For the first 3 years Juliane was away from Brian, she did not reach out to her family. After years of abuse, Juliane suffered from low self-esteem and felt embarrassed about everything that had happened to her. Then one day, almost 2 years ago, her sister Ashley came upon Juliane and Vince at the Village Mall. Juliane reunited with her family at Christmas 2011. The first words she uttered to Debbie were “Mom, I’m sorry.” To which Debbie replied, “You have nothing to be sorry for. It was never your fault and we never blamed you.” As her parents, we always loved Juliane with all our heart and never wavered in that love.

***

In the last two short but precious years we had with Juliane, we learned how much she loved us, all of us, and that she never stopped loving us. Juliane was home, but we had a long road ahead to repair what was once a broken family.

In an effort to help Juliane face and overcome her ordeal with Brian, Debbie and I brought her to counseling. It was during these sessions that we learned much of the horrendous things Brian had done to her. Juliane was suffering from flashbacks and expressed her fear of Brian, but she emerge a happier more confident young woman. In courage, Juliane embraced her new and present life, and perhaps it gave us all a false sense of security. We believed, or perhaps, we wanted to believe, that Brian had finally let her go.

Just 2 weeks before this tragic incident, Juliane began a new job in homecare. Juliane loved her job, and the two ladies she cared for loved her back. In such a short time, Juliane had made such a positive impact, and we were told as much: “Juliane was like a breath of fresh air,” her employers told us.

On October 15, 2013, Juliane went to see her family doctor at Villa Nova Medical Clinic to have a medical/health form completed for her new job. Up to the time of writing this article, the RNC have not discussed the details of that night nor have they released Juliane’s personal effects to her family.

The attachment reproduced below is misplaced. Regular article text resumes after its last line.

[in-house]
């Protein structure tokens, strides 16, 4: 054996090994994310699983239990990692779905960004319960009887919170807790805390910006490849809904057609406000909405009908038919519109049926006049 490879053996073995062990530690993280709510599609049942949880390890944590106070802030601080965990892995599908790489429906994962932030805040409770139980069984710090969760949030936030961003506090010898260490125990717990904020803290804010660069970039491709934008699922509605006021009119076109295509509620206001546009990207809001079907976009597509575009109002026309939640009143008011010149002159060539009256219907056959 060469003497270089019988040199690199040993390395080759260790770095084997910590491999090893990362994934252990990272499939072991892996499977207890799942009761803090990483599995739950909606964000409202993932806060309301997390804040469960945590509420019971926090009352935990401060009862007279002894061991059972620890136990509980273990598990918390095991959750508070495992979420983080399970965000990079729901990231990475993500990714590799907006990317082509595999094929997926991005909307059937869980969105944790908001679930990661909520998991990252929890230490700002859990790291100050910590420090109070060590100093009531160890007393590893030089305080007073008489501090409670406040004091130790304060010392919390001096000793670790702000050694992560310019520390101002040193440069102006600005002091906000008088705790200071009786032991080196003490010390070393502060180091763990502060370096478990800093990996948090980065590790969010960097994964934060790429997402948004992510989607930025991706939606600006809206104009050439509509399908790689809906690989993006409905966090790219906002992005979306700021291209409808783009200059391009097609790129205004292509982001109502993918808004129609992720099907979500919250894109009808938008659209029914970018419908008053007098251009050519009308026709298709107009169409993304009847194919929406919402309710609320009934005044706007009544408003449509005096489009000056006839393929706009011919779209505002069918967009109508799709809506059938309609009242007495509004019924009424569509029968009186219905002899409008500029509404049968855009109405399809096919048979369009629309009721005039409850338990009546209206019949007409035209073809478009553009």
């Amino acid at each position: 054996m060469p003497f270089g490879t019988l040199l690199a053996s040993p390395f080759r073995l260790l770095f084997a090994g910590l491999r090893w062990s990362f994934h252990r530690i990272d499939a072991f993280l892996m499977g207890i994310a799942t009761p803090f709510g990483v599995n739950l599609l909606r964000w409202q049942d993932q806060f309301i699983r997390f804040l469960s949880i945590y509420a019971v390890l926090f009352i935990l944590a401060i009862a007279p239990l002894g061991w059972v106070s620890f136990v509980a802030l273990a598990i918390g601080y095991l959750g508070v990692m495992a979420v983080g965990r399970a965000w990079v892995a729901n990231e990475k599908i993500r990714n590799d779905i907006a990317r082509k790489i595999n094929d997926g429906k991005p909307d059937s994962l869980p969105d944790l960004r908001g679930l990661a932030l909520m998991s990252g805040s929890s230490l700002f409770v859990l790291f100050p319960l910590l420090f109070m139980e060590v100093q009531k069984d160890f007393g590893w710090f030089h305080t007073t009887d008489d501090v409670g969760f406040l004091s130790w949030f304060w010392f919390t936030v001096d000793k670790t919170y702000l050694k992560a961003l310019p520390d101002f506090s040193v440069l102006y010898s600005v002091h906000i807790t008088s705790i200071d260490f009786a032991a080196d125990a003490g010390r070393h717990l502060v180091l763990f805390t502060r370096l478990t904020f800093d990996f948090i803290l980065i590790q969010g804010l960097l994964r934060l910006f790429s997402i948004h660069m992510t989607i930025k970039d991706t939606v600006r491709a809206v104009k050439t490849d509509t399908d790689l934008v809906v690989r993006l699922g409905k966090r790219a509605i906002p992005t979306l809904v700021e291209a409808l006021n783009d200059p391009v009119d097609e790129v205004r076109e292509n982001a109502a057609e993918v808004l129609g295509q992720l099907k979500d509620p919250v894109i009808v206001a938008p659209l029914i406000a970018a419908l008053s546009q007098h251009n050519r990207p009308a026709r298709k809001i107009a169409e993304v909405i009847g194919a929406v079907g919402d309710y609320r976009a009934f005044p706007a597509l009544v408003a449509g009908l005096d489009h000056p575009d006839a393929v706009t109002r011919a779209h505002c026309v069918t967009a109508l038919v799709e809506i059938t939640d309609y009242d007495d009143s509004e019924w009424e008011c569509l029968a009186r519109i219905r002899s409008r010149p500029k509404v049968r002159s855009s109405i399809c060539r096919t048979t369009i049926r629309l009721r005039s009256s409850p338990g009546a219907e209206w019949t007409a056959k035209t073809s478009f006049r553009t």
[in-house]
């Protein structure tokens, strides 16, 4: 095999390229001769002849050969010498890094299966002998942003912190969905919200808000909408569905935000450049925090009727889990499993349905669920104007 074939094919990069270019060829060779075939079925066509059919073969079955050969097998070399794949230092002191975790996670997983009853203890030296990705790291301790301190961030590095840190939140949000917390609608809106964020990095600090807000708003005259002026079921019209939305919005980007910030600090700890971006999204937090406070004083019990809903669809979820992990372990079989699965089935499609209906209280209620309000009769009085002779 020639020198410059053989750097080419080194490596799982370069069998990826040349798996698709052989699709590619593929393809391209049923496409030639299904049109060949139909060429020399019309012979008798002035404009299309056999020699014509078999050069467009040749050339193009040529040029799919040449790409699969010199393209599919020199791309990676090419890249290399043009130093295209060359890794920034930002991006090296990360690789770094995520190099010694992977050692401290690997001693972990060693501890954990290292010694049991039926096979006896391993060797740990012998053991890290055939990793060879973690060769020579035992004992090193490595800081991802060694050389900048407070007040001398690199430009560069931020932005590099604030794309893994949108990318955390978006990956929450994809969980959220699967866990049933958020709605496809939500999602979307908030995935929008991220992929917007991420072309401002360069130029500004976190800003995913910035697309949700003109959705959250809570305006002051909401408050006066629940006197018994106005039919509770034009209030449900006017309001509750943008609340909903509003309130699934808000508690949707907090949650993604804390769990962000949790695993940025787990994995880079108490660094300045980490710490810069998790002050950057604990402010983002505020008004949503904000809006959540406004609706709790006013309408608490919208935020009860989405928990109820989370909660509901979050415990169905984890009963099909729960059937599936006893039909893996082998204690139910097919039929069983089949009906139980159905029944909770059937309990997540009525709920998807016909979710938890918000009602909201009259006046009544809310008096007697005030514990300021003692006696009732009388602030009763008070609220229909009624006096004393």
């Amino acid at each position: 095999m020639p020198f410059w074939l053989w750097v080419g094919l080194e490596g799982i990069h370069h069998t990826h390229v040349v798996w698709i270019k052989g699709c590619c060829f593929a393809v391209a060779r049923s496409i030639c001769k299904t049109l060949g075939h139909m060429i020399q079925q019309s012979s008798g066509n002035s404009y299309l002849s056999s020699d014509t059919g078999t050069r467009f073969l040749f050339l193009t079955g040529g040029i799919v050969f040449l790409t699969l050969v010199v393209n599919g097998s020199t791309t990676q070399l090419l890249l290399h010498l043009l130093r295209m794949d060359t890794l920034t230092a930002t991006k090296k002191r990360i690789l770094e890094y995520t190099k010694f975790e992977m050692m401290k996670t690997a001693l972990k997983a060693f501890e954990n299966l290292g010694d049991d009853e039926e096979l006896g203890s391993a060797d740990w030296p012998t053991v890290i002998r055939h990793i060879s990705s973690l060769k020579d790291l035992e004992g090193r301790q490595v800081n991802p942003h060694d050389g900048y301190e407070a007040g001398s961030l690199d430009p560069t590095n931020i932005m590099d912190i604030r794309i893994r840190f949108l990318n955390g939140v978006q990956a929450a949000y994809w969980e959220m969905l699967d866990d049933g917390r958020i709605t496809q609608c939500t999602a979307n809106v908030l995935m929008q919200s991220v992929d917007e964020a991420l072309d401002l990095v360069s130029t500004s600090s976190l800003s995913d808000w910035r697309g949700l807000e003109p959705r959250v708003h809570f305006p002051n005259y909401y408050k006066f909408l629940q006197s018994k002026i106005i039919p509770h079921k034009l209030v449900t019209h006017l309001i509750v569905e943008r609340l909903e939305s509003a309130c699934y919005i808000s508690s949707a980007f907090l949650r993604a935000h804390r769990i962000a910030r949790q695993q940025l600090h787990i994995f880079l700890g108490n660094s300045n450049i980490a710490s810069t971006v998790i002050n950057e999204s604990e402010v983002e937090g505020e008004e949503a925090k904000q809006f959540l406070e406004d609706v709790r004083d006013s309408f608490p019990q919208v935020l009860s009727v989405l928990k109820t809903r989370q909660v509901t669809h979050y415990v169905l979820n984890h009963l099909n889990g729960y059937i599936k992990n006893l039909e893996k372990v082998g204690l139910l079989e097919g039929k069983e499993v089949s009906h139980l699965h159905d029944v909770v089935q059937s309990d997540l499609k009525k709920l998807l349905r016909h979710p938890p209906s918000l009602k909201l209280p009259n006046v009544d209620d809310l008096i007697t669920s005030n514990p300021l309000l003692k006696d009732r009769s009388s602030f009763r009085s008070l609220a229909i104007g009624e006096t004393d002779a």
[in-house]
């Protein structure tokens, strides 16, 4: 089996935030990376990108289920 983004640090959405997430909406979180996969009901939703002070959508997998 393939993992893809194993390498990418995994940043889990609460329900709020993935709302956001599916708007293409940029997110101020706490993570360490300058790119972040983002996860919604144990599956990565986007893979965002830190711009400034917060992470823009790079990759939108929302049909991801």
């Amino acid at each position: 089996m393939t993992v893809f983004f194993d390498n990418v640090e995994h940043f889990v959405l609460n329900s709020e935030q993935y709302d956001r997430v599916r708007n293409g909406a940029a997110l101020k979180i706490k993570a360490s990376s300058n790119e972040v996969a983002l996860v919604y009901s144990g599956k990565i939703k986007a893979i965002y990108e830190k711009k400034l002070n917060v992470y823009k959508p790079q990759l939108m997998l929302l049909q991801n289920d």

Juliane loved life. She loved her family, and she loved Vince, her fiancé. She never lost touch with the new friends she had made. Juliane was a gentle and caring person. She never got mad or raised her voice. She was always saying “that’s okay.” She would call home every single night, even when there was nothing new to talk about, and told her mom and dad that she loved us.

***

Juliane’s family, along with the help and support of Connie Pike, will be holding a vigil on November 15, 2013, one month after the tragic murder of our precious daughter and her loving fiancé Vince Dillon. It will take place at the CBS Town Hall, 7-8pm. We ask that you please join us in memory of Juliane and Vince, and in support of creating awareness of domestic and relationship violence.

 

 

 

Juliane’s Story

Tragically shot and murdered on October 15, 2013 by her former boyfriend Brian Dawe.

Juliane was born on a beautiful sunny Tuesday morning on January 3, 1978. A beautiful baby girl, she was the first born to Philip and Debbie Hibbs. She was a bright, smart, happy child. She liked dressing up, playing games, and doing funny things. And no matter who came to visit, she would always be asking, “Are you staying for supper?”